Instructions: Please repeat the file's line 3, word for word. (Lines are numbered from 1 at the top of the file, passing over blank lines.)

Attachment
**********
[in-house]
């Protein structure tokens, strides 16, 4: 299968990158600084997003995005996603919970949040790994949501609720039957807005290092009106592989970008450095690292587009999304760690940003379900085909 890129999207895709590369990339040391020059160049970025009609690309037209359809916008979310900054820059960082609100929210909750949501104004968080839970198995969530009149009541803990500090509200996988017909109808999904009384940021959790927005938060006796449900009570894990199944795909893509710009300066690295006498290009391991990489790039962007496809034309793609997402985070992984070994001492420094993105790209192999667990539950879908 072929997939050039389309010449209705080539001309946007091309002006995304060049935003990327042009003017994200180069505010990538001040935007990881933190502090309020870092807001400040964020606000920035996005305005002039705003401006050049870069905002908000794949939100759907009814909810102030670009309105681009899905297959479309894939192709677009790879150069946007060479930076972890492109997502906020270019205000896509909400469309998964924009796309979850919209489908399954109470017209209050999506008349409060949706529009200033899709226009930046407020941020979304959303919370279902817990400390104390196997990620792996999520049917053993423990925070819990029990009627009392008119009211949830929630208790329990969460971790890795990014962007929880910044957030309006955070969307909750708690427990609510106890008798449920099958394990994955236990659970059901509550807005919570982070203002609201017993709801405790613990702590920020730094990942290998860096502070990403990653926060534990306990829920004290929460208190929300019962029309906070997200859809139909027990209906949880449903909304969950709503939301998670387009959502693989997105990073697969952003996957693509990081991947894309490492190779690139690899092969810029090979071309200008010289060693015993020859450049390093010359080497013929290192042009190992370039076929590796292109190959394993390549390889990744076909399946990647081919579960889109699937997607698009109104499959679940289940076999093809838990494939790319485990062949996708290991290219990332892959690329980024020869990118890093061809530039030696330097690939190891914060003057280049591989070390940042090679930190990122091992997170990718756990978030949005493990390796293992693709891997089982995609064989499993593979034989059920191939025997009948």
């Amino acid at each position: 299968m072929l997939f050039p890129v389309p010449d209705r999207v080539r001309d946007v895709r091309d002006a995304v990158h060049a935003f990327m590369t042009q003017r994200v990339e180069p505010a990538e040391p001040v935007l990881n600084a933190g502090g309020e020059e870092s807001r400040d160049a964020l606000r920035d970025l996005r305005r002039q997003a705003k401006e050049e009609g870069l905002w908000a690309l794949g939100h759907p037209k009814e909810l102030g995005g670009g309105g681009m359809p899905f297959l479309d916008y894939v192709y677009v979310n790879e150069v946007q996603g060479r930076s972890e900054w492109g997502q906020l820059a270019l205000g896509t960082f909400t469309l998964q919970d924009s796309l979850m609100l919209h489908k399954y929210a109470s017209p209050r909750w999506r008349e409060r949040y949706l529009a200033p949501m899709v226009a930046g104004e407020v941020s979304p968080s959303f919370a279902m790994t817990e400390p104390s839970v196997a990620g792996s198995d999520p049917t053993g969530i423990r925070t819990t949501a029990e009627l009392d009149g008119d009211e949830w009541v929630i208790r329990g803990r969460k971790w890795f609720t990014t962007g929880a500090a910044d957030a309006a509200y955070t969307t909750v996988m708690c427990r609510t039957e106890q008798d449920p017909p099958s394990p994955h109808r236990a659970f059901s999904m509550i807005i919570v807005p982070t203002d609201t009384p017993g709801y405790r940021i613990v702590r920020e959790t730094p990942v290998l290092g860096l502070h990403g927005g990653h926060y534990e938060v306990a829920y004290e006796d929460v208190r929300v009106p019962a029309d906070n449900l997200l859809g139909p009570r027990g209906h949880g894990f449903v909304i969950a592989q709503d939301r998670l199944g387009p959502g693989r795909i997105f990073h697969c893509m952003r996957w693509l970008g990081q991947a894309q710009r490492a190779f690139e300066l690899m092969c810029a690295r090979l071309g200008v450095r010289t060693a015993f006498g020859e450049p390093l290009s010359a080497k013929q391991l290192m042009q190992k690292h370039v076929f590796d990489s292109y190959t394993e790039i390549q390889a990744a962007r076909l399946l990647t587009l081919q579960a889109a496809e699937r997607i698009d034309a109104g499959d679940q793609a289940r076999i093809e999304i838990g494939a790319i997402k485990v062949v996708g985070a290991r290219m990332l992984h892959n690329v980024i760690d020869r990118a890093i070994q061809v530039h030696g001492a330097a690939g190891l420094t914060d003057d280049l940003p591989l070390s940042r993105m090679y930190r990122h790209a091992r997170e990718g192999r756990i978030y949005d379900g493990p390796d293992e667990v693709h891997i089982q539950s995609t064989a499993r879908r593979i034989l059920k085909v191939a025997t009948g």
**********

């Amino acid at each position: 299968m072929l997939f050039p890129v389309p010449d209705r999207v080539r001309d946007v895709r091309d002006a995304v990158h060049a935003f990327m590369t042009q003017r994200v990339e180069p505010a990538e040391p001040v935007l990881n600084a933190g502090g309020e020059e870092s807001r400040d160049a964020l606000r920035d970025l996005r305005r002039q997003a705003k401006e050049e009609g870069l905002w908000a690309l794949g939100h759907p037209k009814e909810l102030g995005g670009g309105g681009m359809p899905f297959l479309d916008y894939v192709y677009v979310n790879e150069v946007q996603g060479r930076s972890e900054w492109g997502q906020l820059a270019l205000g896509t960082f909400t469309l998964q919970d924009s796309l979850m609100l919209h489908k399954y929210a109470s017209p209050r909750w999506r008349e409060r949040y949706l529009a200033p949501m899709v226009a930046g104004e407020v941020s979304p968080s959303f919370a279902m790994t817990e400390p104390s839970v196997a990620g792996s198995d999520p049917t053993g969530i423990r925070t819990t949501a029990e009627l009392d009149g008119d009211e949830w009541v929630i208790r329990g803990r969460k971790w890795f609720t990014t962007g929880a500090a910044d957030a309006a509200y955070t969307t909750v996988m708690c427990r609510t039957e106890q008798d449920p017909p099958s394990p994955h109808r236990a659970f059901s999904m509550i807005i919570v807005p982070t203002d609201t009384p017993g709801y405790r940021i613990v702590r920020e959790t730094p990942v290998l290092g860096l502070h990403g927005g990653h926060y534990e938060v306990a829920y004290e006796d929460v208190r929300v009106p019962a029309d906070n449900l997200l859809g139909p009570r027990g209906h949880g894990f449903v909304i969950a592989q709503d939301r998670l199944g387009p959502g693989r795909i997105f990073h697969c893509m952003r996957w693509l970008g990081q991947a894309q710009r490492a190779f690139e300066l690899m092969c810029a690295r090979l071309g200008v450095r010289t060693a015993f006498g020859e450049p390093l290009s010359a080497k013929q391991l290192m042009q190992k690292h370039v076929f590796d990489s292109y190959t394993e790039i390549q390889a990744a962007r076909l399946l990647t587009l081919q579960a889109a496809e699937r997607i698009d034309a109104g499959d679940q793609a289940r076999i093809e999304i838990g494939a790319i997402k485990v062949v996708g985070a290991r290219m990332l992984h892959n690329v980024i760690d020869r990118a890093i070994q061809v530039h030696g001492a330097a690939g190891l420094t914060d003057d280049l940003p591989l070390s940042r993105m090679y930190r990122h790209a091992r997170e990718g192999r756990i978030y949005d379900g493990p390796d293992e667990v693709h891997i089982q539950s995609t064989a499993r879908r593979i034989l059920k085909v191939a025997t009948g």